It's also good practice to calculate all diluents in use. That of the individual ingredients and what you would have to add at the end. Something diluted to .001% changes the final amount of diluent added by quite a lot. It's also important because in the beginning many people formulate diluted but then they move up and make larger amounts with more pure materials and they don't know how to dilute their final formula anymore to get the same result or they get an inconsistent result.

    I use a system where linalool is 100% most other common stronger things are 50% and then it steps 10% and powers of 10 down after that to .0001.

    So according to my system, you have bought things that I would say would need to be diluted to 50%, 40%, 10%, 3%, 1% depending on how you work. Even if you work pure making kilos there are at least 3 that IMO will still be diluted.

    It is also quite challenging to make a pure linear perfume where the smell stays the same all the way through. Not only is that a challenge for fragrance oils but they are also quite often designed that way on purpose so that people can use them on top of their own bases.

    So just guessing but I would say that whatever mixes you were making were fading away because you were short on materials to make them more linear and you were shorter on heart and base notes than you thought.
    Last edited by RSG; 21st February 2020 at 11:16 AM.

  13. #13
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    Default Re: Perfumersapprentice supplies- who uses them?

    I guess my fear tactics didn't work good luck and let us know what you got going on.

  14. #14
    Super Member Finelikeanoyster's Avatar
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    Default Re: Perfumersapprentice supplies- who uses them?

    Hello Bkkorn

    Making fragrances is very funny, but before, you need to understand the materials, search about them, learn their uses, odour profile, dilution, tenacity... not buy anything you think is fine only by description, probably you don't find an use for majority, needing buy more and more...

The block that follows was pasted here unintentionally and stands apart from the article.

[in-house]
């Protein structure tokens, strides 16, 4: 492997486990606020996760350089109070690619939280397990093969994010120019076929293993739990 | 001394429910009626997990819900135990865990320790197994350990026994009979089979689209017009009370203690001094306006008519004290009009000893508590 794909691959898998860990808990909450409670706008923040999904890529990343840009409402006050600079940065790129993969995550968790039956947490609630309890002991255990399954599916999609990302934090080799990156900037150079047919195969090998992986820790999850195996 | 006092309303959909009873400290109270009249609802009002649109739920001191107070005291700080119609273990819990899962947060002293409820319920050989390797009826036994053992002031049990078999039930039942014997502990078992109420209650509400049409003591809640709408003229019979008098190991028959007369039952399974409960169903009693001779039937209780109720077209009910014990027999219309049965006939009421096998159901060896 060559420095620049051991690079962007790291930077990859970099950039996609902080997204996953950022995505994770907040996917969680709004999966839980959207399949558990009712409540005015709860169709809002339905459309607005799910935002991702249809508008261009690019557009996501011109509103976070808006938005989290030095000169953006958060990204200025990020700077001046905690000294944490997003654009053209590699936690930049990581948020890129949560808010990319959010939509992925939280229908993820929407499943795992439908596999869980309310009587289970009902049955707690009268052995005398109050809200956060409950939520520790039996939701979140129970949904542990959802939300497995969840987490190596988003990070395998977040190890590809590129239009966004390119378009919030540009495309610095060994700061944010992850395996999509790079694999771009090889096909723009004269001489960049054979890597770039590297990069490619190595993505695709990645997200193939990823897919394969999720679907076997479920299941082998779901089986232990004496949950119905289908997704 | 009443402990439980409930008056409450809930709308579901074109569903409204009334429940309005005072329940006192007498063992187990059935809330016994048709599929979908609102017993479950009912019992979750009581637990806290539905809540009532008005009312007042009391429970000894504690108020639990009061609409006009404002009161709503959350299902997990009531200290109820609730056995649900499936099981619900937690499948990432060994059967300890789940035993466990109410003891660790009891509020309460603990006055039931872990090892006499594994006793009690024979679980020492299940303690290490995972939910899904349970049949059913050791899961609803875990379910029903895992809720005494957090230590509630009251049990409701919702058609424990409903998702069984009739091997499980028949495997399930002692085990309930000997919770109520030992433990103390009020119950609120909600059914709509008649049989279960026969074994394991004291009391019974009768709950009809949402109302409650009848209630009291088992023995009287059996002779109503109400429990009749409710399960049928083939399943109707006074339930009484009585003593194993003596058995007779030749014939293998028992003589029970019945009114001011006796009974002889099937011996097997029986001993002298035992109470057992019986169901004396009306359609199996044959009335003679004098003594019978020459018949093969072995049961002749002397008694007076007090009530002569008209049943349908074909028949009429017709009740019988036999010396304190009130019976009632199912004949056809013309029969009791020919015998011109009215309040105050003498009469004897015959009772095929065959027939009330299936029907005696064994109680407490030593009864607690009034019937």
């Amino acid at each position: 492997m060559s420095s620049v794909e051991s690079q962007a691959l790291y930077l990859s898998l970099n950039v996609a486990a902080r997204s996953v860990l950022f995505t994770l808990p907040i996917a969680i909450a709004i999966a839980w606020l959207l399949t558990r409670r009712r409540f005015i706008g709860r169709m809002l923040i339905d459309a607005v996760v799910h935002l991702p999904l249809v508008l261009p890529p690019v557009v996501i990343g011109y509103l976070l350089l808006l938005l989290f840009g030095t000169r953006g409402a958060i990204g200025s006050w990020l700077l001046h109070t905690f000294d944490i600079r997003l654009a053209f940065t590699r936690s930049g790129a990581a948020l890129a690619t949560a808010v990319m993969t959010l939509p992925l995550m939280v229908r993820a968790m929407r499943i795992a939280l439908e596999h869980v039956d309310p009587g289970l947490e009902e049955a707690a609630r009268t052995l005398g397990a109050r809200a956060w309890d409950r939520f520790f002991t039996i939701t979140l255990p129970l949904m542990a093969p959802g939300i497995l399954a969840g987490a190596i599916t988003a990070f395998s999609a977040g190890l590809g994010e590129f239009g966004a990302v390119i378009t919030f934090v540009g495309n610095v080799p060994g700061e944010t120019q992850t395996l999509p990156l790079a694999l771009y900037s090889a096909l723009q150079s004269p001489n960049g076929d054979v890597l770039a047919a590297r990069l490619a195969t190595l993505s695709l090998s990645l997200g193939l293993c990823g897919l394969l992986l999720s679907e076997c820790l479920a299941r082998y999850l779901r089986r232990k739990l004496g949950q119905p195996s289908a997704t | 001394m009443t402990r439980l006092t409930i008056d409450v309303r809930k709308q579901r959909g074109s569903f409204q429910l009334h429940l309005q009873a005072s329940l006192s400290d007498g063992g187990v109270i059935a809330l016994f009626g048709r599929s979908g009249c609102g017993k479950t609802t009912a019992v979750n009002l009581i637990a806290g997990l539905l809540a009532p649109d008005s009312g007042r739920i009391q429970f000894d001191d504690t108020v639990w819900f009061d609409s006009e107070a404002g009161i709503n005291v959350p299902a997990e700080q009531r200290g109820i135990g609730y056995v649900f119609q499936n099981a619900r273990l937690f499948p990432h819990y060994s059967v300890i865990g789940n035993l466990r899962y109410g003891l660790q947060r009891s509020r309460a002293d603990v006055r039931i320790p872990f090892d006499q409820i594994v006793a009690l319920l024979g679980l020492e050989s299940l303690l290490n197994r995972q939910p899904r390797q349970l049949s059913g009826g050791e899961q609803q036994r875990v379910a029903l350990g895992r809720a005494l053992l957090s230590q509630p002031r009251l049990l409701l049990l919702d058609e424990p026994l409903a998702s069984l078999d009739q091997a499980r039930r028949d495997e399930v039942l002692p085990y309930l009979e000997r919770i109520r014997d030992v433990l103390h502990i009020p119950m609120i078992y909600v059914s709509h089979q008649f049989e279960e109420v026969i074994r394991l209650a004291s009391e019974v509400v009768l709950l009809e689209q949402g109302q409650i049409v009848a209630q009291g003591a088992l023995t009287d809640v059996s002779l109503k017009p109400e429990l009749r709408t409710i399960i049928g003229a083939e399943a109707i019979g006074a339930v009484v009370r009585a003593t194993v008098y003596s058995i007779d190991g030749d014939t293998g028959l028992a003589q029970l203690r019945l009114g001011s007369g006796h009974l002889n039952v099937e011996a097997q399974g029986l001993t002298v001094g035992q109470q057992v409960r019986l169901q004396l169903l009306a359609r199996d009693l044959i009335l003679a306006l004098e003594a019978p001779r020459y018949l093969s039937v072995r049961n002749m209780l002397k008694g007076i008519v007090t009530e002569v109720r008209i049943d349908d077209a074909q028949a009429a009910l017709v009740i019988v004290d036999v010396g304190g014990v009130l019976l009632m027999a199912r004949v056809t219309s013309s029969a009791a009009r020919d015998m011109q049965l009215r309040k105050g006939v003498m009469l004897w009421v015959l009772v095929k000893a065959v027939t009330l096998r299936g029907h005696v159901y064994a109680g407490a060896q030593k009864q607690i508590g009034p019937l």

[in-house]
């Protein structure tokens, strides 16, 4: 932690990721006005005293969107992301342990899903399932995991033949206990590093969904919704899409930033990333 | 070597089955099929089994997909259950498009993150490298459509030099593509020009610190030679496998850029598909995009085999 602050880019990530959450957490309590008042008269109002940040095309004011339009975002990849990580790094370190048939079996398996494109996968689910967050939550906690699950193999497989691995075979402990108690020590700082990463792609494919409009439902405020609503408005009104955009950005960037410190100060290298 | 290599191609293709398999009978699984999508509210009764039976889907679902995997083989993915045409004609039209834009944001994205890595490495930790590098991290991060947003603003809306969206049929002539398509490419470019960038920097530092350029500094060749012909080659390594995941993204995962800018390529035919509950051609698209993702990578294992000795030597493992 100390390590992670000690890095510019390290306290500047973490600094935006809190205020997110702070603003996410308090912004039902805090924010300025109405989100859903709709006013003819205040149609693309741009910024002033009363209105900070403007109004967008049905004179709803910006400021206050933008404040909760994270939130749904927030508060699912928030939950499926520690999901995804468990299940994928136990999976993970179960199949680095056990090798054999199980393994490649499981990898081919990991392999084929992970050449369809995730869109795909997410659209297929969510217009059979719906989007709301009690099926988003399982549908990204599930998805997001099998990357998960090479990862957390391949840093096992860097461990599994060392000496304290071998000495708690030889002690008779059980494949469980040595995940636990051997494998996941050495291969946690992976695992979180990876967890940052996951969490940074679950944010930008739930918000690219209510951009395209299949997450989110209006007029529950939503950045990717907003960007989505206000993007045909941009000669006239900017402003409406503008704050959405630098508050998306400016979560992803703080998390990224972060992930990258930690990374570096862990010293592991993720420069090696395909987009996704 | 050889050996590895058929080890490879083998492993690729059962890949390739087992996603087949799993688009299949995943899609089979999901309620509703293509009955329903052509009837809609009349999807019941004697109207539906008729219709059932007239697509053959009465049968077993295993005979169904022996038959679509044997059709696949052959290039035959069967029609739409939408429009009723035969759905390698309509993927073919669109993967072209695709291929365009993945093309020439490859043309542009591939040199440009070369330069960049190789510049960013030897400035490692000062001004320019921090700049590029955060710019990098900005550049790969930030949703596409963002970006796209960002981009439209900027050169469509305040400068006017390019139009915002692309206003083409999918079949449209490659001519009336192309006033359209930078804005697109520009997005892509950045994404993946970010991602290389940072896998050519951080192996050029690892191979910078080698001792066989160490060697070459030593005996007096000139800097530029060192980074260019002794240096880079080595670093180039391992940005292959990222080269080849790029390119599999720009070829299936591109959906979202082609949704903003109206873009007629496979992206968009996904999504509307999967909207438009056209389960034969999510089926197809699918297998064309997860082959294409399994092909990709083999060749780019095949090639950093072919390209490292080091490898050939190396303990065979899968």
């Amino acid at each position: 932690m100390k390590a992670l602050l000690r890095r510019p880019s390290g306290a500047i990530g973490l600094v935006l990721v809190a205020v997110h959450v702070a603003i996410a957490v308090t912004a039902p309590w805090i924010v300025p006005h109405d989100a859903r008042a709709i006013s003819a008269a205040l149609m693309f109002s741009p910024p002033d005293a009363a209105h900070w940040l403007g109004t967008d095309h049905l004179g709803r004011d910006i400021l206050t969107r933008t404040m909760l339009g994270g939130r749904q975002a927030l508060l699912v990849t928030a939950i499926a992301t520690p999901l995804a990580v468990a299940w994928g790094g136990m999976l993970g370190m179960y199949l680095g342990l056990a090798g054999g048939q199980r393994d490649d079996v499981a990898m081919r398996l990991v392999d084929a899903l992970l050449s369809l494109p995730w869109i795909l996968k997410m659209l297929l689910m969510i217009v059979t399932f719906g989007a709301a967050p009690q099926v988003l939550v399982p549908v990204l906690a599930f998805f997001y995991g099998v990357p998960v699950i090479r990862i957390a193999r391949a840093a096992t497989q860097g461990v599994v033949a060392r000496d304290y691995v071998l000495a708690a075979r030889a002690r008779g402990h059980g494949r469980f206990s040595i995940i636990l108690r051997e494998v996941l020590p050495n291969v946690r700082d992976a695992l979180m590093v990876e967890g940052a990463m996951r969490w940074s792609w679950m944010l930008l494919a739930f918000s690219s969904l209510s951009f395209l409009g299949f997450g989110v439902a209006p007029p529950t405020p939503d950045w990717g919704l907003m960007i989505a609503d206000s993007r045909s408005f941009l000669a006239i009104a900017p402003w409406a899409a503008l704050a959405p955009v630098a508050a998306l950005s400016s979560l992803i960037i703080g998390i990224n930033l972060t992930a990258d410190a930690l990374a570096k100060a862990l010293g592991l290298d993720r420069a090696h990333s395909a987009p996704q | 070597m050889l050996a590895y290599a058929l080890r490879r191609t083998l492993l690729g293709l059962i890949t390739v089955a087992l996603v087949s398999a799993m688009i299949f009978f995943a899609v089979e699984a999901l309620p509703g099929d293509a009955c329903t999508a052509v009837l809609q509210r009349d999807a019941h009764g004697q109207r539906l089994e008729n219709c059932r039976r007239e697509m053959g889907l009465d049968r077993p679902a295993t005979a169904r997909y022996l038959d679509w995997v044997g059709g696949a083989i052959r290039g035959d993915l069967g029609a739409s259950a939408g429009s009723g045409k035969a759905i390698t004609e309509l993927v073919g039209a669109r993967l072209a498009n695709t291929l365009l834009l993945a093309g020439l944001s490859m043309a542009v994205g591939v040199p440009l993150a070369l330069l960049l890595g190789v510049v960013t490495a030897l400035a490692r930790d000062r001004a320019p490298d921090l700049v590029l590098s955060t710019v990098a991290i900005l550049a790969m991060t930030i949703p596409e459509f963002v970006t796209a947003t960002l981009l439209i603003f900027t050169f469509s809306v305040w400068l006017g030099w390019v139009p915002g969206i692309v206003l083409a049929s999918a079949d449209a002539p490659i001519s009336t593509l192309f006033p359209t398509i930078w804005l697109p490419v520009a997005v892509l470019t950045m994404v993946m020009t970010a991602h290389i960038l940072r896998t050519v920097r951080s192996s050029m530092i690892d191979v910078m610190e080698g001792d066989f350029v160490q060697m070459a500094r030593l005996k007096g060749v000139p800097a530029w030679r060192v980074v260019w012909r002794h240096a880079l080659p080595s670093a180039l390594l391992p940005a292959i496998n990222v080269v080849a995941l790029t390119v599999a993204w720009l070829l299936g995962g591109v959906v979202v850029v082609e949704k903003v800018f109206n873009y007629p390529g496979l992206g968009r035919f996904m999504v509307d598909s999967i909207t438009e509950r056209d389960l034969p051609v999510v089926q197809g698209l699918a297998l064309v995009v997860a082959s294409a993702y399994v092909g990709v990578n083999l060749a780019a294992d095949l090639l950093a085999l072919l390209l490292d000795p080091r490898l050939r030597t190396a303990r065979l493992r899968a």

Just is very important searching about before. An advice i can give, is imagine a perfume, search materials that fits and finally buy, in example a rose type perfume needs floral, rose,fruit, fresh notes. Remember that here basenotes diy forum is a very good place to search and learn things, among other net sites. Sometimes books.

    Unfortunatelly, fragrance oils are not for fine fragrances, you can find other uses for this, like candles, linen sprays, reed difusers... (i realy thought the fragrance oils in PA are not soluble in alcohol). But exists exceptions.

    Using much base notes, they have a good fixation, but projection generally is pessimous. Sometimes not exhales. Much top notes and is too pungent. I prefer to work in the heart of perfume, the middle notes. Don't forget a fragrance need time to macerate/maturate, enter in equilibrium, enhance fixation etc. Start with essential oils and some ACs to give fixation, projection, and turn modern n agreeable.

    I think perfumer's alcohol (Base de parfum) is added of some things to give fixation, perhaps this can prejudice some things.
    ''[...] The perfumery is in such a state so badly, that even Johnson's talc lost their essence [...]''
    Currently wearing: Tai Winds by Avon

  15. #15
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    Default Re: Perfumersapprentice supplies- who uses them?

    Quote Originally Posted by Finelikeanoyster View Post
    I think perfumer's alcohol (Base de parfum) is added of some things to give fixation, perhaps this can prejudice some things.
    Alcohol is NOT a fixative. It is simply a carrier of the fragrance molecules.
    You must add raw materials with a long evaporation curve / fixative value to accomplish any fixative effect.
    Paul Kiler
    PK Perfumes
    http://www.PKPERFUMES.com
    In addition to Our own PK line, we make Custom Bespoke Perfumes, perfumes for Entrepreneurs needing scents for perfumes or products, Custom Wedding Perfumes, and even Special Event Perfumes.

  16. #16
    Super Member Bkkorn's Avatar
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    Default Re: Perfumersapprentice supplies- who uses them?

    'Base de Pafum' from PA is both alcohol and a fixative. 1 bottle contains a mixture of 200proof alcohol (75% of the bottle) and some fixatives and projectors (25% of the remaining bottle)

    Perfume Base ingredients:
    75% - 200 proof SDA 40-B (99.88 % Ethanol + 0.12 % t-butyl alcohol)
    25% mix of:

    1,3 Propanediol
    Cremophor RH 40®
    Glucam™ P-20
    DPG

  17. #17
    Super Member Finelikeanoyster's Avatar
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    Default Re: Perfumersapprentice supplies- who uses them?

    Quote Originally Posted by Finelikeanoyster View Post

    I think perfumer's alcohol (Base de parfum) is added of some things to give fixation, perhaps this can prejudice some things.
    Great confusion.

    I say the alcohol in perfumers apprentice selled under the name base de parfum, have some substances to give fixation.

    Adding alcohol as a fixative, this don't exists. Never i would say a foolness like this.

    I expect to explain well this. I'm not a natural english speaker, some things can be strange to translate, i speak little english, and google traductor not can help in all words. Sorry to everyone by the confusion and if I was a bit gross
    ''[...] The perfumery is in such a state so badly, that even Johnson's talc lost their essence [...]''
    Currently wearing: Tai Winds by Avon

  18. #18
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    Default Re: Perfumersapprentice supplies- who uses them?